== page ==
time progresses toward the clinical examination.

A Clinical Week is organised for those sitting the Clinical Examination, with a
guest examiner invited to spend one week examining and teaching
candidates. This usually occurs during June / July.

All BPTs sitting the Clinical Examination are allocated to attend medical
outpatient clinics with this allocation being individualised to address each
candidates experience and relative weaknesses.


With the exception of the John Hunter Hospital and the Newcastle Mater
Hospital, the basic training rotations within the Hunter Regional BPT Network
are based on General Medicine, and expose trainees to a wide range of
general medical problems. Each of these hospitals has a training program,
and each is run by a consultant who participates in the general medical
admitting roster.

Both the John Hunter Hospital and the Newcastle Mater Hospital have a daily
handover or “Morning Report”, a meeting convened by the admitting on call
General Physician. This meeting has the dual purpose of handover of
patients admitted overnight and discussion of interesting cases. While most
discussion focuses on those cases admitted overnight, it is usual to provide
follow up and feedback of those cases discussed at earlier meetings. This
meeting is open to all basic trainees and advanced trainees at the site, as well
as sub specialists on call.

Grand Rounds, at all hospitals except the John Hunter Hospital, is organised
by General Medicine and comprises broad clinically based content. At the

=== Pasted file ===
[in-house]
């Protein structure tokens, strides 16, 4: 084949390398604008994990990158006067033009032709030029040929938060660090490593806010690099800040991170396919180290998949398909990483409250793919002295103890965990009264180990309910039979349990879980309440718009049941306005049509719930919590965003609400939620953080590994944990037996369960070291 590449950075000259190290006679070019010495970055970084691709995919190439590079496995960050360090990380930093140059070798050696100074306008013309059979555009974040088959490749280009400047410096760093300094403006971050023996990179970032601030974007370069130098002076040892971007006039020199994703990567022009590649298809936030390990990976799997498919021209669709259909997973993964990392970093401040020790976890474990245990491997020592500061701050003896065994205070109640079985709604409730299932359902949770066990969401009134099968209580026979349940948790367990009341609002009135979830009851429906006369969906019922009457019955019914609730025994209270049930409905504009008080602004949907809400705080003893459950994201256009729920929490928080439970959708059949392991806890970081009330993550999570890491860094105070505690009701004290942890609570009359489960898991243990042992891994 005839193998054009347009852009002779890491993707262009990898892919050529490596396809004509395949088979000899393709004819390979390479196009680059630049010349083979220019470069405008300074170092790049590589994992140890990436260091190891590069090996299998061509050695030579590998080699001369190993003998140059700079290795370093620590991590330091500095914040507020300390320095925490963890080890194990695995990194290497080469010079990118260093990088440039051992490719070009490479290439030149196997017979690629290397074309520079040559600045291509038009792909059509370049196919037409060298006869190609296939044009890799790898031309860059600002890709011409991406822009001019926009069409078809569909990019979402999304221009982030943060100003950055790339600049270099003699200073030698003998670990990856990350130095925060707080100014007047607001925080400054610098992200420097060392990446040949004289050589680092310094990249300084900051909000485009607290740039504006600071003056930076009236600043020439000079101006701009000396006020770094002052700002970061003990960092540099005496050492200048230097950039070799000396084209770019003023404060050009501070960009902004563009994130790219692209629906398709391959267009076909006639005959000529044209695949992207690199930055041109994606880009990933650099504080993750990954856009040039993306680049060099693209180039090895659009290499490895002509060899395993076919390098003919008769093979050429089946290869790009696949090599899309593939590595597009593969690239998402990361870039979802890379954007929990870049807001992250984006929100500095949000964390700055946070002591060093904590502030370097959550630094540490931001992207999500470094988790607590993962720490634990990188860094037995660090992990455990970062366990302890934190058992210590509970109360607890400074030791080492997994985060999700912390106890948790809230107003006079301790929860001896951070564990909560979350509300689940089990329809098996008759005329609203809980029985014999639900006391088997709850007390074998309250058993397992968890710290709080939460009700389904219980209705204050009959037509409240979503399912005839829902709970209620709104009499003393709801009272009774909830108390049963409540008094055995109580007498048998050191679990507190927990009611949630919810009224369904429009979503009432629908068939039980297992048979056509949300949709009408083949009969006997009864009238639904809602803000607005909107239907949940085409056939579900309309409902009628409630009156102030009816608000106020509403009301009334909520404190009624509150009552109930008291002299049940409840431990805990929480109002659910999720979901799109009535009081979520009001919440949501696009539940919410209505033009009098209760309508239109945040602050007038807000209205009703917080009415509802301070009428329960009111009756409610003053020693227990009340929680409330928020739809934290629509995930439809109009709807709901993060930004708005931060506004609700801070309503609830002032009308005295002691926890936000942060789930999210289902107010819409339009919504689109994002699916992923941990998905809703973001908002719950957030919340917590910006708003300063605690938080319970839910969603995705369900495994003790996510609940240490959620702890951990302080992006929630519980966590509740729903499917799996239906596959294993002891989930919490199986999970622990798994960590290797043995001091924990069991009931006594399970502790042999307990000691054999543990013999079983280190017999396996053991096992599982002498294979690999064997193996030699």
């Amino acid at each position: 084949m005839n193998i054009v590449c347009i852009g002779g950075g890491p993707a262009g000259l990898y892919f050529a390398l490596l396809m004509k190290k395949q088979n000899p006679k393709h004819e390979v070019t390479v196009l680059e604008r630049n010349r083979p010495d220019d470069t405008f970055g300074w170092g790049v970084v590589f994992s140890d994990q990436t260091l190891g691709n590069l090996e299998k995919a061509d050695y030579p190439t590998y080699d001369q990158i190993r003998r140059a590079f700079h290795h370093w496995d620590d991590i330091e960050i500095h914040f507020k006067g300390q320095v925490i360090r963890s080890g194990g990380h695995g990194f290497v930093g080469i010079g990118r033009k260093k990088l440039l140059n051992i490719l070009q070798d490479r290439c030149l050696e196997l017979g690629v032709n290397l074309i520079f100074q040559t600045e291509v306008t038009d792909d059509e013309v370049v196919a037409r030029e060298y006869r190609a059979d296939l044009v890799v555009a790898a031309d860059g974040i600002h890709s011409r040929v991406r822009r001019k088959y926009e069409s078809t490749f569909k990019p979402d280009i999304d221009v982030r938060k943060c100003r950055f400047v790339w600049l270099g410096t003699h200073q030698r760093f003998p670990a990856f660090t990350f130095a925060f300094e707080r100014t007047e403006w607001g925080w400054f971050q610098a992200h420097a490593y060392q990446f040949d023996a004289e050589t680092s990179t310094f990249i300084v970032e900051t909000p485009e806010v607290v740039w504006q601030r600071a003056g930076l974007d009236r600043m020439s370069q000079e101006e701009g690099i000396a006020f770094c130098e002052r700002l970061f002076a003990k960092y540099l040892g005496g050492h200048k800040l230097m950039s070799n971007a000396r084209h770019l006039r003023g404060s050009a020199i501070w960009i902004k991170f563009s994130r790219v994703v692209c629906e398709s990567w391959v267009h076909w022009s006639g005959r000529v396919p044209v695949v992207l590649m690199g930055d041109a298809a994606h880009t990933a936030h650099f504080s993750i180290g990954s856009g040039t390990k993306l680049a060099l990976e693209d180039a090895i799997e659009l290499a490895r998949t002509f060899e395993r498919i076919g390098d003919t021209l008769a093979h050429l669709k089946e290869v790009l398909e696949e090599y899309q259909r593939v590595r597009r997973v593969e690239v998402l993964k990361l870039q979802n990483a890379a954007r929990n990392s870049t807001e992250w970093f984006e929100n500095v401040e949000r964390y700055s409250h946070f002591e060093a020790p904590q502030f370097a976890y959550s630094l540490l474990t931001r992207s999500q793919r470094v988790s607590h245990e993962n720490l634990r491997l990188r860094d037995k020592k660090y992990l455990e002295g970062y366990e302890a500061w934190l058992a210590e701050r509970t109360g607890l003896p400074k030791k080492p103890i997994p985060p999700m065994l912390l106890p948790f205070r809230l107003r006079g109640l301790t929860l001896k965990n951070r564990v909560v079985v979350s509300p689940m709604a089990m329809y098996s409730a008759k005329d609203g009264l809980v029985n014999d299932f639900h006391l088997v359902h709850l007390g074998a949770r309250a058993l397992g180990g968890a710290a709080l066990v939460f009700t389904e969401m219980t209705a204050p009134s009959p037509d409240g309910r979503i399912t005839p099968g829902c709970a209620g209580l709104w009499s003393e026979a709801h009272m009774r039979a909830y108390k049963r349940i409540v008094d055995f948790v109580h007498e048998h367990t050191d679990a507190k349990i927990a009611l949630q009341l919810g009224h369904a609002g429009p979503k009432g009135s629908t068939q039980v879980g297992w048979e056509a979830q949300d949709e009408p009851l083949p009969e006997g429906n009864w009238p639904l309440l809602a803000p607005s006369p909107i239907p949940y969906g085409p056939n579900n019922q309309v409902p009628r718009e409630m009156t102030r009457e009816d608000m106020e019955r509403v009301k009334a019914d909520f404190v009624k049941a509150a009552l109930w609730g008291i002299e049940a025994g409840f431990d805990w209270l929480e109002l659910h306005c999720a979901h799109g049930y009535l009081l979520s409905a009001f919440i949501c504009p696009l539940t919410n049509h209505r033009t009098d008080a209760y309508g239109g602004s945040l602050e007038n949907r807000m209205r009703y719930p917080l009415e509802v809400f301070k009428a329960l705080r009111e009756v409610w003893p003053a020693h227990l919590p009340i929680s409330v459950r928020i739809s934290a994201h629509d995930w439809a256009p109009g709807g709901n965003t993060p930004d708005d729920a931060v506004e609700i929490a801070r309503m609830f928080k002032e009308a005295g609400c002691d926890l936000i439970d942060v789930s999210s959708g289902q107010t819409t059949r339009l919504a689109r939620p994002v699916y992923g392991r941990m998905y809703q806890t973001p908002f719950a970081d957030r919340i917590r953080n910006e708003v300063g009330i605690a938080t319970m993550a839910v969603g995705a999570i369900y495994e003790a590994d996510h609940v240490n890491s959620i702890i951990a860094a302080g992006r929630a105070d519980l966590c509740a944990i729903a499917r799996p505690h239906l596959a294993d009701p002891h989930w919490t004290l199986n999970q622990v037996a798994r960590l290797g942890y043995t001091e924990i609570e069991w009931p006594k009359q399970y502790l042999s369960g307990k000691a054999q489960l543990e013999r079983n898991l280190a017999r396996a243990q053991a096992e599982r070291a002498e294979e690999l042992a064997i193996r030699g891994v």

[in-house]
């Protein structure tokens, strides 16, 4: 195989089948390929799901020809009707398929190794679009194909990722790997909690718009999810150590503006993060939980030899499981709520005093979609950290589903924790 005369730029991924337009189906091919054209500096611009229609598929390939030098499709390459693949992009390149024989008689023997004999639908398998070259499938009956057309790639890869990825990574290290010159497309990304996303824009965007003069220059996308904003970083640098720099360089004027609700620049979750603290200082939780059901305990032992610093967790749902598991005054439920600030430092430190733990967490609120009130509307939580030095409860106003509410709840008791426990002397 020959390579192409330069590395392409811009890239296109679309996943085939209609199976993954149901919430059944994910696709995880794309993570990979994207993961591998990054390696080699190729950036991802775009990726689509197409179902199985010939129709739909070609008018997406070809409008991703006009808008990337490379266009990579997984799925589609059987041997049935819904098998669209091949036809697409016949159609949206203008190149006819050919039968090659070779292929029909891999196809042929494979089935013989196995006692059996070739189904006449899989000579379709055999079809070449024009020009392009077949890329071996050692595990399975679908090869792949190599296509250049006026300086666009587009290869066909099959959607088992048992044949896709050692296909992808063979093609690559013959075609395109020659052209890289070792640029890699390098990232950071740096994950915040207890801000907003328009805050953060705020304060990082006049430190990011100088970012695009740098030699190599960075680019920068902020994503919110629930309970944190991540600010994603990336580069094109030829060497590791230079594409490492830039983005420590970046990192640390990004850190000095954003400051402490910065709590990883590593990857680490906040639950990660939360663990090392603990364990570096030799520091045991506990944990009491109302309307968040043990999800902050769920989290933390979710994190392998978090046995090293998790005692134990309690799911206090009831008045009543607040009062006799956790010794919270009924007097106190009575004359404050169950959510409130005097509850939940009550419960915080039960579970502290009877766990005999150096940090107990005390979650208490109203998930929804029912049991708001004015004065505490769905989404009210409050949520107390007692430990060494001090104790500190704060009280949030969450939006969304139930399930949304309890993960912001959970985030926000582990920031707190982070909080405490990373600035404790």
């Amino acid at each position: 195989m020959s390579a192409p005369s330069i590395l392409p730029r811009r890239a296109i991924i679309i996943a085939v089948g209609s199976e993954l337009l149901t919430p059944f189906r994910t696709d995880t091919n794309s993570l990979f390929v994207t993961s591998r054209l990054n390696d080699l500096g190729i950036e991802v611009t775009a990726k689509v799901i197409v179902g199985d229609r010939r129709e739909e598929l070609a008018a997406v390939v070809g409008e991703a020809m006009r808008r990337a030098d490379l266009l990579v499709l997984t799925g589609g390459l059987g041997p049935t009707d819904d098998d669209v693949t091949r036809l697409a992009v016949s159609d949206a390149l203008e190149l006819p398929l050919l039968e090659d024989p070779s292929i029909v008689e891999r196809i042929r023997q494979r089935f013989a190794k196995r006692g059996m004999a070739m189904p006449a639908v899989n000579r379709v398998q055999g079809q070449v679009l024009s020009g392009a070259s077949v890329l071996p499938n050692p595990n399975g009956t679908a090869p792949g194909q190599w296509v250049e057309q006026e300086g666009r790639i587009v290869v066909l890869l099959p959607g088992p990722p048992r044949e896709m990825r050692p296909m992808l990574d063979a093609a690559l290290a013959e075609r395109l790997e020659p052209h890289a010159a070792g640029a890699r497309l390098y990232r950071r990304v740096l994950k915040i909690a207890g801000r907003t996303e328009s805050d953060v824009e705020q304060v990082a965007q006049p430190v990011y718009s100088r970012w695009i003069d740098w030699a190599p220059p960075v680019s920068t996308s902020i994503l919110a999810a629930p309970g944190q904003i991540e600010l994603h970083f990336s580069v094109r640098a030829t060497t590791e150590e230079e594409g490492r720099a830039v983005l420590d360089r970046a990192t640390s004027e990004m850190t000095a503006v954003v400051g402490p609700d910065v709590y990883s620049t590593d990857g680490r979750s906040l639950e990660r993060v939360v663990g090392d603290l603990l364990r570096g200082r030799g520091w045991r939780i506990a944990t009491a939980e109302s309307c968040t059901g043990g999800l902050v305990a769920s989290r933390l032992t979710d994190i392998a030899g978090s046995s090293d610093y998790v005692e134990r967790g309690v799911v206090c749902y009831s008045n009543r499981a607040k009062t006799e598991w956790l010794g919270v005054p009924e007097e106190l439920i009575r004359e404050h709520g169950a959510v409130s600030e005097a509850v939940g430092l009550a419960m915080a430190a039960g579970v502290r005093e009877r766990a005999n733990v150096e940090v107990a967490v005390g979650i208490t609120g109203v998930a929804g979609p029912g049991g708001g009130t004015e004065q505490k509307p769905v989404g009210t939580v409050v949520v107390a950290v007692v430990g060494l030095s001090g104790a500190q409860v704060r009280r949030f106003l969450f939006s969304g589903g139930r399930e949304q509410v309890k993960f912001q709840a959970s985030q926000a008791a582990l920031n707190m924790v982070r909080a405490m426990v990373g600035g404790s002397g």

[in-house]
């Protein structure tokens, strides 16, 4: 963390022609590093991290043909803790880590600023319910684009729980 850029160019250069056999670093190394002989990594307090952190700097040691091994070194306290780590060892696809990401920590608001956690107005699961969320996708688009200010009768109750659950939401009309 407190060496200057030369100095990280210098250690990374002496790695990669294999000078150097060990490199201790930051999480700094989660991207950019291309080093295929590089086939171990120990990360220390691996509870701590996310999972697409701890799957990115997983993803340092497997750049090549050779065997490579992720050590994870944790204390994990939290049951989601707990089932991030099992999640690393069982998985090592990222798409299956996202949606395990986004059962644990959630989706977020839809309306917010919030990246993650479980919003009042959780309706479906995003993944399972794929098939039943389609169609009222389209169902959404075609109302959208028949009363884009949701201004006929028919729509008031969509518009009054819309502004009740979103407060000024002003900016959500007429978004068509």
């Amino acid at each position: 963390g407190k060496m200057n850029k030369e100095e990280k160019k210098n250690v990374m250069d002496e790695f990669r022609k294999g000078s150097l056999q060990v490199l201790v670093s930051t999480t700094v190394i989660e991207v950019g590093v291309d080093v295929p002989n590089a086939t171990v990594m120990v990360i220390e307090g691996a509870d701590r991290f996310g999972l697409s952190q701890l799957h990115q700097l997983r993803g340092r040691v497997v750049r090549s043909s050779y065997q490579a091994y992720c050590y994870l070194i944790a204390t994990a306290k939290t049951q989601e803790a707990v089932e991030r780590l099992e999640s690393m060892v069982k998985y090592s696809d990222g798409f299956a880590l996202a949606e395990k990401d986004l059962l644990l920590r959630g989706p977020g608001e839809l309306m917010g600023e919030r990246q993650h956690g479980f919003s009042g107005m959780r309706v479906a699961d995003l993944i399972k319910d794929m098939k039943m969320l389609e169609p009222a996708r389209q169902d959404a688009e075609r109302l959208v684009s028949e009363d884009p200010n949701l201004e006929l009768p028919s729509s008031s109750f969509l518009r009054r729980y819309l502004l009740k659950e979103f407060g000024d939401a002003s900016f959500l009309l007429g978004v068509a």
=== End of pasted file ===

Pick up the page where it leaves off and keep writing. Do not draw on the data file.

John Hunter Hospital Grand Rounds is organised by the Medical Research
and Training Committee, which includes a number of general physicians.

The John Hunter Hospital has a minimum of five one hour sessions per week,
convened by general physicians and focussing on general medicine, as well
as weekly Grand Rounds, our lecture series and the clinical tutorial series, all
coordinated by a General Physician. Trainees allocated to the six hospitals
within the greater Newcastle area are able to attend the lecture and tutorial

                                                               March 2005   Page 5


All BPTs employed by the Hunter Regional Physician Training Network are
required to complete Advanced Life Support Training and refresher training
annually. Training sessions are provided by Consultants from the Intensive
Care Group at the John Hunter Hospital and conducted in the Clinical Skills
lab. Groups consisting of no more than five trainees are allocated and
attendance is monitored, with the most junior trainees who missed the
Bridging Course, scheduled first. All trainees from across the Network rotate
through this ALS workshop, except for trainees allocated to Tamworth Base
Hospital in the first term, who attend an on-site Advanced Life Support course
operated by the Tamworth Base Hospital Intensive Care Unit.

I believe the Hunter New England hospitals provide an excellent training
experience in numerous disciplines of medical practice. The Physicians
training program is a high quality, long established, traditionally successful
program. The Hunter New England region provides a delightful lifestyle from
many different perspectives. Given the perfect blend of clinical, professional,
academic, social, and personal circumstances, it is hard to go past the Hunter
Network, if you are a potential Physician trainee with a goal of successful
attainment of your post graduate diploma.

John Olsen
Clinical Superintendent
Hunter Regional BPT Network

Addit.:      In Australia, a Physician is a doctor who has specialised in
             Internal Medicine.
             A Registrar is a doctor who has completed two years of
             postgraduate training, and who is participating in a hospital
             based training program.